Get all your news in one place.
100’s of premium titles.
One app.
Start reading
Nottingham Post
Nottingham Post
Sam Blewett & Matthew Bunn

Foreign Secretary will do 'whatever necessary' to get Aiden Aslin released

Foreign Secretary Liz Truss has assured she will do “whatever is necessary” to secure the release of two Britons sentenced to death for fighting Russian forces in Ukraine. She told the families of Aiden Aslin and Shaun Pinner the Government is “working flat out” to secure their release after their “sham” trial by a pro-Moscow proxy.

But Ms Truss was also forced to defend her previous support for Britons going to fight alongside the Ukrainian army, contrary to Foreign Office advice. The Cabinet minister has held talks with Ukrainian foreign minister Dmytro Kuleba, amid suggestions a prisoner swap could be negotiated.

She told BBC Radio 4’s Today programme: “I will do whatever is necessary to secure their release. “I’ve assured the families I will do what is most effective to secure their release and I’m not going to go into our strategy live on air.”

Read more: New walkway at former Broadmarsh site proposed as green space at heart of Nottingham will soon be visible

She did not rule out negotiating directly with the self-proclaimed Donetsk People’s Republic that handed the sentences to the two men who were fighting for the Ukrainian army. But she said the “best route” to their release is dealing with Kyiv, adding: “I can’t go into my discussions with the Ukrainians but I can assure the families we’re working flat out on this.”

The Russians were holding Mr Aslin, 28, originally from Newark in Nottinghamshire, and Mr Pinner, 48, from Bedfordshire while claiming they are foreign “mercenaries”. But Britain and their families argue they were legitimate members of the Ukrainian army who accordingly should be treated as prisoners of war under the Geneva Convention.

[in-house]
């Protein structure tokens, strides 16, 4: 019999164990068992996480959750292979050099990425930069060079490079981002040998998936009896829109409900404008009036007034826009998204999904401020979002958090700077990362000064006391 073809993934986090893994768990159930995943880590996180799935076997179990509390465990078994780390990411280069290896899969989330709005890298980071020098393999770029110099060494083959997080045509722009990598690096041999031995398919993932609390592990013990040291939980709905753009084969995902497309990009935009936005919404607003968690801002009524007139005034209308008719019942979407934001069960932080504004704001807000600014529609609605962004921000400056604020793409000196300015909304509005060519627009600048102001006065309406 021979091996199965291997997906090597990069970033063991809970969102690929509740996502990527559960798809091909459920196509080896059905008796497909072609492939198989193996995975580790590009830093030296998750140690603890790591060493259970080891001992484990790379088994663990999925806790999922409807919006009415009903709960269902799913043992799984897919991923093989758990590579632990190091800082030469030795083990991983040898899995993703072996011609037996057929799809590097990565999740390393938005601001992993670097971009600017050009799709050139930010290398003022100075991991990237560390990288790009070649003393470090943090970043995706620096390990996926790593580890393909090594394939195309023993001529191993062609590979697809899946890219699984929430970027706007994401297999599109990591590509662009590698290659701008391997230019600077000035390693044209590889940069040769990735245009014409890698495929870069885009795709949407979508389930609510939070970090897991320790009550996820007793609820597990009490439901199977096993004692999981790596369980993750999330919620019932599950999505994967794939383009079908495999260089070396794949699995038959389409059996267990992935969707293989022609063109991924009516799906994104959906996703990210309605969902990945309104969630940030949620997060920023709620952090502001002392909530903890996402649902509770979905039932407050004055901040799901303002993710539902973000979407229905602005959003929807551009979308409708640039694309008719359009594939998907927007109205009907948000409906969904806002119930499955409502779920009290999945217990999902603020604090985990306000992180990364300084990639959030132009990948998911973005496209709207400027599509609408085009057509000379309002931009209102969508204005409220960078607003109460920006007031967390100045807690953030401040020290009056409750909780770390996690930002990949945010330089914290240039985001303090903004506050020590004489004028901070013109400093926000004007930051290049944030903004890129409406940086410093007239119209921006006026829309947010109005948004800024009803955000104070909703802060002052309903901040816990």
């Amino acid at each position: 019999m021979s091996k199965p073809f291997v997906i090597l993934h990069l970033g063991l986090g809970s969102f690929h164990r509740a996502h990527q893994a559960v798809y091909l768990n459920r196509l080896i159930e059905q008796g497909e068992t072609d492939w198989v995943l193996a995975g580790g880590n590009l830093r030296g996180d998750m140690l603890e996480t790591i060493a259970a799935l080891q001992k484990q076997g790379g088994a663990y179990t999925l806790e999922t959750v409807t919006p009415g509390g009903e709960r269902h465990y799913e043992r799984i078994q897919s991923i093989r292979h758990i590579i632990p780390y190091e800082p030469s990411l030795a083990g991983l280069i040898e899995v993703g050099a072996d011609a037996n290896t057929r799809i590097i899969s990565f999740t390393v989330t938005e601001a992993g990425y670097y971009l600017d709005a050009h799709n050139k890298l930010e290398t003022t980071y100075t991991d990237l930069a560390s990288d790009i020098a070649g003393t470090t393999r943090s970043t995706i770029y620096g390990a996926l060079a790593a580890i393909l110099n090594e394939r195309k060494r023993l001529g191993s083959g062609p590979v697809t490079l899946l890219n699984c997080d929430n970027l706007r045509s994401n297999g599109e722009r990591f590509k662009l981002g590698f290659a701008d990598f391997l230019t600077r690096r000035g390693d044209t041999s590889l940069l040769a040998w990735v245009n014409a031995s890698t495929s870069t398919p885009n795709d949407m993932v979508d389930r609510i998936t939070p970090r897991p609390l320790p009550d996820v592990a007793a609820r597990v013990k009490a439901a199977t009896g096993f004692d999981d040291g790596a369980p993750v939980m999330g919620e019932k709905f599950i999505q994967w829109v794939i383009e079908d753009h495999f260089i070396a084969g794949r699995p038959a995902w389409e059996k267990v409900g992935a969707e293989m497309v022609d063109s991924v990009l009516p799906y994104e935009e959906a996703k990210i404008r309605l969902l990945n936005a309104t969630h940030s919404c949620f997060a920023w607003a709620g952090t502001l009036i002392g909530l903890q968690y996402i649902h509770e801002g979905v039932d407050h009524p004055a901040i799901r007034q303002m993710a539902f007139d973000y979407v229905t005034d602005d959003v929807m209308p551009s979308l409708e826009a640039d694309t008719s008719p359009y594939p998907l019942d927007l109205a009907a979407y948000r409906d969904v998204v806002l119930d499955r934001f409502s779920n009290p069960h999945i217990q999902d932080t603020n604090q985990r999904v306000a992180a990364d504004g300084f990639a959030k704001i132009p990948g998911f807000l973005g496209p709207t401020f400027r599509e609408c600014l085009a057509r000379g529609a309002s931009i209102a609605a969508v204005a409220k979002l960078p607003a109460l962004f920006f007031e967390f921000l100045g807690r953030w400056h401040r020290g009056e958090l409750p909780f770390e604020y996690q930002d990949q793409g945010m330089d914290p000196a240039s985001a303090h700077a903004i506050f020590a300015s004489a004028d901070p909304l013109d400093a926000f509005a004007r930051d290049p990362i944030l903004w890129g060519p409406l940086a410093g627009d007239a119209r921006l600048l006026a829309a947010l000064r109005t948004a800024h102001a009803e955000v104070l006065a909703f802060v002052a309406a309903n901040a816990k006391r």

The two men have lived in Ukraine since before the invasion. Ms Truss faced questioning for indicating in February, shortly after the Russian invasion of Ukraine began, that she backed British nationals going to fight with Kyiv’s defending forces.

She had told BBC’s Sunday Morning programme it “is something people can make their own decisions about”. “Absolutely, if people want to support that struggle I would support them in doing that,” she added.

But other ministers did not back the idea, with Defence Secretary Ben Wallace said there were “better ways” for Britons to help. The official Foreign Office advice for Britons was also warning against all travel to Ukraine.

On Tuesday, Ms Truss defended her previous remarks, saying: “We’ve always been clear that our travel advice is not to go to Ukraine and I was clear about that at the time.” Reminded of her prior remarks, she insisted: “What I said though, is I also said the travel advice is not to go to Ukraine.”

Sign up to read this article
Read news from 100’s of titles, curated specifically for you.
Already a member? Sign in here
Related Stories
Top stories on inkl right now
One subscription that gives you access to news from hundreds of sites
Already a member? Sign in here
Our Picks
Fourteen days free
Download the app
One app. One membership.
100+ trusted global sources.